Northeast coral gardens provide vital breeding and feeding habitats for fishes of conservation and commercial importance. Such habitats are increasingly at risk of destruction as a result of over fishing, ocean warming, acidification and marine litter.
A key cause for concern regarding the vulnerability of coral gardens to damage from any source is their slow growth rate, and thereby their ability to recover from damage. Hence protected areas are being put in place, which exclude the use of towed demersal fishing gear.
Citizen scientists observed that gorgonian coral (Pink Sea Fans) skeletons were stranding on beaches entangled in marine debris (sea fangles) across southwest England. Further, SCUBA divers reported that gorgonian corals were being caught up and damaged in lost fishing gear and other marine litter.
To determine the cause of the damage to coral gardens, sea fangles were collected and analysed.
The sea fangles were made up of a diverse range of litter from fishing and domestic sources, however, the majority comprised of fishing gear (P < 0.05).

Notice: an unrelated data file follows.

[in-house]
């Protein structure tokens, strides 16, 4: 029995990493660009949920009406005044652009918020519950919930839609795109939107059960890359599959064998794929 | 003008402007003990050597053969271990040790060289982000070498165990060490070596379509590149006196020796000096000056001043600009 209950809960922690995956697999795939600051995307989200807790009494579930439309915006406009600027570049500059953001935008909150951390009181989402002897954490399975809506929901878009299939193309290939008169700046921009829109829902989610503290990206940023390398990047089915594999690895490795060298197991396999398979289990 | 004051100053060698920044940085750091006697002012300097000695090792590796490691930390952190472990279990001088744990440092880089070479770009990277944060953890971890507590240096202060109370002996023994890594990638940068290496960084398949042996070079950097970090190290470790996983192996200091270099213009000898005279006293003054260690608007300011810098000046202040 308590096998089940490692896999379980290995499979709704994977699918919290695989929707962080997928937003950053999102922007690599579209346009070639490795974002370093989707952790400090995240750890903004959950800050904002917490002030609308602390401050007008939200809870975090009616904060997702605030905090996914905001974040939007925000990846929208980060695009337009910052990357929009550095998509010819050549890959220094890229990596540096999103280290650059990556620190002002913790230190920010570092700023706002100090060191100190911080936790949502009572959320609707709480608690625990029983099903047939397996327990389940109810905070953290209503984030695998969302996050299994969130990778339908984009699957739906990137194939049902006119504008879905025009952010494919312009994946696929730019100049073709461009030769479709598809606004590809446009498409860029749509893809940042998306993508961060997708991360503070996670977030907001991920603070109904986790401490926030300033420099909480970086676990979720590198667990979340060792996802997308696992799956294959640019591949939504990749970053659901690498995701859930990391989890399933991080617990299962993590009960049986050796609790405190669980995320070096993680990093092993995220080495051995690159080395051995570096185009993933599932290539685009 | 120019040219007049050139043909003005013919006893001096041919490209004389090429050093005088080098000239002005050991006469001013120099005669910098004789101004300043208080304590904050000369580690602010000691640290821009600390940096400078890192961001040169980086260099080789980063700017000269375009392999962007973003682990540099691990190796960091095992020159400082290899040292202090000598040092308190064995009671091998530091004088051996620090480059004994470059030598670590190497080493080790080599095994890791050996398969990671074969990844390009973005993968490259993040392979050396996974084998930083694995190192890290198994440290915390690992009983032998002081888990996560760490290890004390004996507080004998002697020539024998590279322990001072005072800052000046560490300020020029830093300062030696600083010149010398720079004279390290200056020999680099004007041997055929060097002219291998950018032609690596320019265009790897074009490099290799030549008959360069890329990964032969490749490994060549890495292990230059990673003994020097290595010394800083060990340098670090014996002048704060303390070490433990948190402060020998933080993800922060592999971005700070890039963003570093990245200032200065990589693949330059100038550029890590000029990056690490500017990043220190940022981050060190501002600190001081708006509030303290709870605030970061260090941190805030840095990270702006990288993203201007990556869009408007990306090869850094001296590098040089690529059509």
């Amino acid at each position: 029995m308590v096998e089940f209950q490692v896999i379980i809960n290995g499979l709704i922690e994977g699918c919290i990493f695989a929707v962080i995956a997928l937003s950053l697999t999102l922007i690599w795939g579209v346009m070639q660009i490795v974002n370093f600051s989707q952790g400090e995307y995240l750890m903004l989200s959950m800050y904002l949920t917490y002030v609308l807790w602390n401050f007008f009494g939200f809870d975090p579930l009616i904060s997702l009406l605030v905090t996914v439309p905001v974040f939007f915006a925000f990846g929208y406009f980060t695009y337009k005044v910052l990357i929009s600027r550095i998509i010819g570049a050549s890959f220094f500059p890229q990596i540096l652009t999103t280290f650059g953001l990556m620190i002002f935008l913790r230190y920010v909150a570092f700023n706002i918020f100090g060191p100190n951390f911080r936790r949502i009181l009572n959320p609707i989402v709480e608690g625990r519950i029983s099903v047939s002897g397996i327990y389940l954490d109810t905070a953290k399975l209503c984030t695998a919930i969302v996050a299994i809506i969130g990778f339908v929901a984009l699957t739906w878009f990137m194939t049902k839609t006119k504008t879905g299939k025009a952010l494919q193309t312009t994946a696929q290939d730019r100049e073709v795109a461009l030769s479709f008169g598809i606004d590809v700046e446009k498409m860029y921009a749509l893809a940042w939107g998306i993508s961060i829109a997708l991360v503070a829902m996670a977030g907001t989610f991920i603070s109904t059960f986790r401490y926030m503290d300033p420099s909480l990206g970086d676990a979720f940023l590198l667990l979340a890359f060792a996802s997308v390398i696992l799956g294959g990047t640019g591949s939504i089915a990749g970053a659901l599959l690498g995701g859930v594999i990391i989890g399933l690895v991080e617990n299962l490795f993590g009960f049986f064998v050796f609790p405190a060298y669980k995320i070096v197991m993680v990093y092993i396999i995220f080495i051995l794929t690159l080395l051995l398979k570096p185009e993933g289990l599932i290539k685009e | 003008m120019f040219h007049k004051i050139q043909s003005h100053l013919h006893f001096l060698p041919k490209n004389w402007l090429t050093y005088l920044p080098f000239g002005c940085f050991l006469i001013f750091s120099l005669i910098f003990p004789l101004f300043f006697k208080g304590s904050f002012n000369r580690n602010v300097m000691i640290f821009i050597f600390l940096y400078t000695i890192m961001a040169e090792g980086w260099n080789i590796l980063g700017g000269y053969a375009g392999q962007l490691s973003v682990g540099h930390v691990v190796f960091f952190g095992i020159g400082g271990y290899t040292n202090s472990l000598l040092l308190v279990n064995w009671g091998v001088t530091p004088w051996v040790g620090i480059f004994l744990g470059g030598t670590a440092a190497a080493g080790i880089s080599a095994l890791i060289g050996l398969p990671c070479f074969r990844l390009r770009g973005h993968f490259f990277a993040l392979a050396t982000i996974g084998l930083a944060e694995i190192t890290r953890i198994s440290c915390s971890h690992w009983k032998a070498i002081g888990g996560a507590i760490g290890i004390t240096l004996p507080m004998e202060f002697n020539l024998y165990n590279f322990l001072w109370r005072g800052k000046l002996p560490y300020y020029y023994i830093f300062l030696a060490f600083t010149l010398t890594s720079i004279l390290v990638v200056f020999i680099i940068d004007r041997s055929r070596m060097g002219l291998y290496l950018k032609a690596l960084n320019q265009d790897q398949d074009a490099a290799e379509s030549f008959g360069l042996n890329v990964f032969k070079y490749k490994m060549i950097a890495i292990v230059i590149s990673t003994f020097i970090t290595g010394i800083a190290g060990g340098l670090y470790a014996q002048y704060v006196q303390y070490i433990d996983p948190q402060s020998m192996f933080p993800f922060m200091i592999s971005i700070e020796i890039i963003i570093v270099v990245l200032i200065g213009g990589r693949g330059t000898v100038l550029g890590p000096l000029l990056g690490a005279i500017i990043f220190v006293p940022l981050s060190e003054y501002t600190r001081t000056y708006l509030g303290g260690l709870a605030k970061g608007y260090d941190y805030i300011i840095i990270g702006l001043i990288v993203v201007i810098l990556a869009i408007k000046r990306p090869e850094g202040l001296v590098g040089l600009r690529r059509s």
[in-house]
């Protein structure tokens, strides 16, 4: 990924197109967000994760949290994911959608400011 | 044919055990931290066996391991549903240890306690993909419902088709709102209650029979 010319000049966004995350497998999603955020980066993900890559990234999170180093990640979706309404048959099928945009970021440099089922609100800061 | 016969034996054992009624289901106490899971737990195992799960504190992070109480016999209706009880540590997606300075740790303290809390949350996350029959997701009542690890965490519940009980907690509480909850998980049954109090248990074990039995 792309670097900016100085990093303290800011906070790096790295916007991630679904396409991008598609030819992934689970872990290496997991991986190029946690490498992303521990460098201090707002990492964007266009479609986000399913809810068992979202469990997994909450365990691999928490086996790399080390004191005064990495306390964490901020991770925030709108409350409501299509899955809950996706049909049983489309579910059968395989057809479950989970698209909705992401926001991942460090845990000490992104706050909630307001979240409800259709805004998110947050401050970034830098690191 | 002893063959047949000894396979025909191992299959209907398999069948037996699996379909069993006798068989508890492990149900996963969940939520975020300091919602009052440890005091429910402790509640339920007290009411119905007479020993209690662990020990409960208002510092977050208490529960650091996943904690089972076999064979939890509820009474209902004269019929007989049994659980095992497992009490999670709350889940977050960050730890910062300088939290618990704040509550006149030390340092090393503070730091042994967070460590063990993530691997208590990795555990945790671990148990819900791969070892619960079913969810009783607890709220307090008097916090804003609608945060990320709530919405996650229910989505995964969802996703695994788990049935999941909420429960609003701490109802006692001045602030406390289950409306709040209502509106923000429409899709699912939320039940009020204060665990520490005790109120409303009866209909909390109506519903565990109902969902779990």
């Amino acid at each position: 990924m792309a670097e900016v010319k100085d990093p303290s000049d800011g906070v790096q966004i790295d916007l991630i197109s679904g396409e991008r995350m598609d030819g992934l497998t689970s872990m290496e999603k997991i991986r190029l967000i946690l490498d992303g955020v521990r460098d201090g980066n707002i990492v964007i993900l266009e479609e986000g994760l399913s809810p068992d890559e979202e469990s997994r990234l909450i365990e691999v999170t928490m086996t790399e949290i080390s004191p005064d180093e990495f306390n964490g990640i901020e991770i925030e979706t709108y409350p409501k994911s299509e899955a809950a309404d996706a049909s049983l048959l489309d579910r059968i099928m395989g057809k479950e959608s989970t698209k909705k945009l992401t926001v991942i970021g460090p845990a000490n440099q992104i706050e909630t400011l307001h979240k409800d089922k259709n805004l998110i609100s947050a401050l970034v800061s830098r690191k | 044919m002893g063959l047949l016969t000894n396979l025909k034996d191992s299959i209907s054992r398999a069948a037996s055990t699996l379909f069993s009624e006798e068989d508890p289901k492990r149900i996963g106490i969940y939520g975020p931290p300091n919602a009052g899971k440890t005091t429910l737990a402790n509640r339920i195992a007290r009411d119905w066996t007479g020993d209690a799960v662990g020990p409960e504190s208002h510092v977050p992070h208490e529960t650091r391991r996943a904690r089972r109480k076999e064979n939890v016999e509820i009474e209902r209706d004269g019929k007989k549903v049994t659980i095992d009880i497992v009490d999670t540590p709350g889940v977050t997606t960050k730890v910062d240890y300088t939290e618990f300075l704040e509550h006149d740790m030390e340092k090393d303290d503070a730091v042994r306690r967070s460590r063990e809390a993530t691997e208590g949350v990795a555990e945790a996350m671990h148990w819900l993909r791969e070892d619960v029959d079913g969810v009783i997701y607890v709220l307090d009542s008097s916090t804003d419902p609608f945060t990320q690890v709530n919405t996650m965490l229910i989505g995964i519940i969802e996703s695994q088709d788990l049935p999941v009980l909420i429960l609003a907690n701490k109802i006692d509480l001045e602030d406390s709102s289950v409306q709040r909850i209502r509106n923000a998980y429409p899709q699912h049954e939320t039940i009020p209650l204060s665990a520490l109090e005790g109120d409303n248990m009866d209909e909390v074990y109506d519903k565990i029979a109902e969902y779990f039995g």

Marine Protected Areas can protect coral gardens from direct fishing pressure, but risks still remain from ghost fishing pressure, demonstrating the need for sources of litter into the environment to be reduced and existing litter removed.
The EU Marine Strategy Framework Directive (MSFD) outlines targets for marine litter by 2020. This study highlights the importance of adhering to the MSFD and/or creating more ambitious regulation if the UK re-write existing legislation following BREXIT.
E.V. Sheehan, A. Rees, D. Bridger, T. Williams, J.M. Hall-Spencer, Biological Conservation, Volume 209, May 2017, Pages 482–487